Use this URL to cite or link to this record in EThOS: http://ethos.bl.uk/OrderDetails.do?uin=uk.bl.ethos.631686
Title: Children's anxiety and their perceptions of parenting behaviours
Author: Lau, Mandy Pui Li
ISNI:       0000 0004 5357 7591
Awarding Body: University of Reading
Current Institution: University of Reading
Date of Award: 2014
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Abstract:
Moderate associations between child anxiety and perceived parenting behaviour have been consistently reported, however, what these associations represent is unclear. This thesis examined three research questions: (i) whether different levels of perceived parenting are significantly associated with a change in anxiety; (ii) whether perceived parenting questionnaires have construct validity and (iii) whether children's anxiety is associated with biased perceptions of parenting. In a prospective study (Study 1), 905 Year 6 children (10-12 years) completed questionnaires on their anxiety and perceived parenting, and completed the anxiety questionnaire again in Year 7. Contrary to expectations, children's perceived overprotection, anxious rearing and rejection significantly predicted a modest decrease in their anxiety. The findings raised questions regarding the construct validity of measures of children's perceived parenting. Studies 2-5, therefore, examined children's (8-11 years) perceptions of parenting in greater detail. To assess how children interpreted parenting constructs, 74 children gave examples relating to commonly used parenting questionnaire items (Study 2) and 196 children responded to commonly used parenting questionnaire items in relation to scenarios that illustrated different parenting constructs (Study 3). Children gave examples to overprotection questions and responded to overprotection parenting scenarios that reflected warm parenting. However, these studies do not provide a reference point for observed parenting. Study 4 and Study 5, therefore, involved 69 parent-child dyads who completed various observational tasks, following which children rated their parents' behaviour. There were no significant associations between observers' and children's ratings of 'equivalent' parenting constructs. Furthermore, when anxiety was manipulated experimentally (Study 5), higher child anxiety was associated with perceptions of significantly more 'over-controlling' parenting. These studies highlight that improved methods of assessing children's perceptions of parenting are required. Findings from studies of observed and perceived parenting should not be considered interchangeably. Research in the relationship between general cognitive biases and biased perceptions of parenting in anxious populations is warranted.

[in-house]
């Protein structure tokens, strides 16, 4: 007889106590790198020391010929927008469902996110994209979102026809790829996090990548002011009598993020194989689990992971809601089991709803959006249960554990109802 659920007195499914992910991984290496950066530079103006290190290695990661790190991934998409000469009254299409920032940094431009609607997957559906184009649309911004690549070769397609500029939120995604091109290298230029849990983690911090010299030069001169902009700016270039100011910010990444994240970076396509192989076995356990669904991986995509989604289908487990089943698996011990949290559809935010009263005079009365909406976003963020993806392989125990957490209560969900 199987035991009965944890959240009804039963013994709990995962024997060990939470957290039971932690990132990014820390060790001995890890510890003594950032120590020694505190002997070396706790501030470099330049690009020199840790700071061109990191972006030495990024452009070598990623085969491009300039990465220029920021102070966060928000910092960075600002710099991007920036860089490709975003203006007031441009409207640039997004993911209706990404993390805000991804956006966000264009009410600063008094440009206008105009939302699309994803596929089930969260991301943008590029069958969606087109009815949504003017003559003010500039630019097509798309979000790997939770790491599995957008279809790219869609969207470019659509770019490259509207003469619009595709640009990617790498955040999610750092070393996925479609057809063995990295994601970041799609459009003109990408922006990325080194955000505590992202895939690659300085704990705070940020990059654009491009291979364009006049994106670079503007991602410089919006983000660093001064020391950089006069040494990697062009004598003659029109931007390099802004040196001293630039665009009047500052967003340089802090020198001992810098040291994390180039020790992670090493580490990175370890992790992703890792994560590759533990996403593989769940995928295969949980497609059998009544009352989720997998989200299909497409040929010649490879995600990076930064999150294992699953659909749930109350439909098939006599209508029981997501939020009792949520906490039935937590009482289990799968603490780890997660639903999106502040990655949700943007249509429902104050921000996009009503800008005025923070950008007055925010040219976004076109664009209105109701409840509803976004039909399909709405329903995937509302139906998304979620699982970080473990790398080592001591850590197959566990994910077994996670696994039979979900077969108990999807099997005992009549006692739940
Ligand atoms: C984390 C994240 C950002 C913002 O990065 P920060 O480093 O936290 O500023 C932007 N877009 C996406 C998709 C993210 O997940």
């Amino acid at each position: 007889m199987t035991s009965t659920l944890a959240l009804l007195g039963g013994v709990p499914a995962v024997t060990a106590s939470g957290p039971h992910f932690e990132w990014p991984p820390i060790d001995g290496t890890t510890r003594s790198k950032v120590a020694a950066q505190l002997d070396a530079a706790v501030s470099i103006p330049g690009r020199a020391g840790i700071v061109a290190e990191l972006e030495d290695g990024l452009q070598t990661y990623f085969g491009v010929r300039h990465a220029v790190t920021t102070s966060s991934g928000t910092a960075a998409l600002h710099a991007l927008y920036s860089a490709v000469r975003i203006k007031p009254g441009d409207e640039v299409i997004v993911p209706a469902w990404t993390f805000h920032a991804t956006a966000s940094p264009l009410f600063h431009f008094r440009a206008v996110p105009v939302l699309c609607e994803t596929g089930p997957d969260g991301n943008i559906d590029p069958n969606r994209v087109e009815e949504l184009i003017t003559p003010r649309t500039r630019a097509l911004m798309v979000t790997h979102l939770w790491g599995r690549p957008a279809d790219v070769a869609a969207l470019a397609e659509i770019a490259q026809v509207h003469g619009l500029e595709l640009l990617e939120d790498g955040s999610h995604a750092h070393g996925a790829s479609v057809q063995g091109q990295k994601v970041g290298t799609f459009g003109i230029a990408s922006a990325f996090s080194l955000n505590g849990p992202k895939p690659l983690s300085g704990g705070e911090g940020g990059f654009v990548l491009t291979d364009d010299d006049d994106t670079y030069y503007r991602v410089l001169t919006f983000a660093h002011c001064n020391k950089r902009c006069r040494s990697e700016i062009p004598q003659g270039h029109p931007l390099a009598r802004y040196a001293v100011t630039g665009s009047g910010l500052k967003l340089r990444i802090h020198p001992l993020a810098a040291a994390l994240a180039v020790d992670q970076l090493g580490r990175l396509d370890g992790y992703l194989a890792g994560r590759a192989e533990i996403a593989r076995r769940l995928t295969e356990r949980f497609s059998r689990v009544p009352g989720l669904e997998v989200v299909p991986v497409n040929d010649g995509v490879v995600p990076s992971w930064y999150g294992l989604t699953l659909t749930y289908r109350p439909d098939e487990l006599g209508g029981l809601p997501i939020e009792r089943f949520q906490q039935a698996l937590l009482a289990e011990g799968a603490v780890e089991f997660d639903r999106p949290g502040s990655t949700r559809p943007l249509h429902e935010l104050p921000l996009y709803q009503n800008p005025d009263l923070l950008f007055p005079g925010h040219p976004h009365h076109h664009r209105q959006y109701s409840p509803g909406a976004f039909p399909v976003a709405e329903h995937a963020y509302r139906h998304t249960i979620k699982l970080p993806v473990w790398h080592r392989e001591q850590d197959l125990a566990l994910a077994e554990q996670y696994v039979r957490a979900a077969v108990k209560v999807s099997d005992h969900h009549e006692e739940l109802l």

Supervisor: Not available Sponsor: Not available
Qualification Name: Thesis (Ph.D.) Qualification Level: Doctoral
EThOS ID: uk.bl.ethos.631686  DOI: Not available
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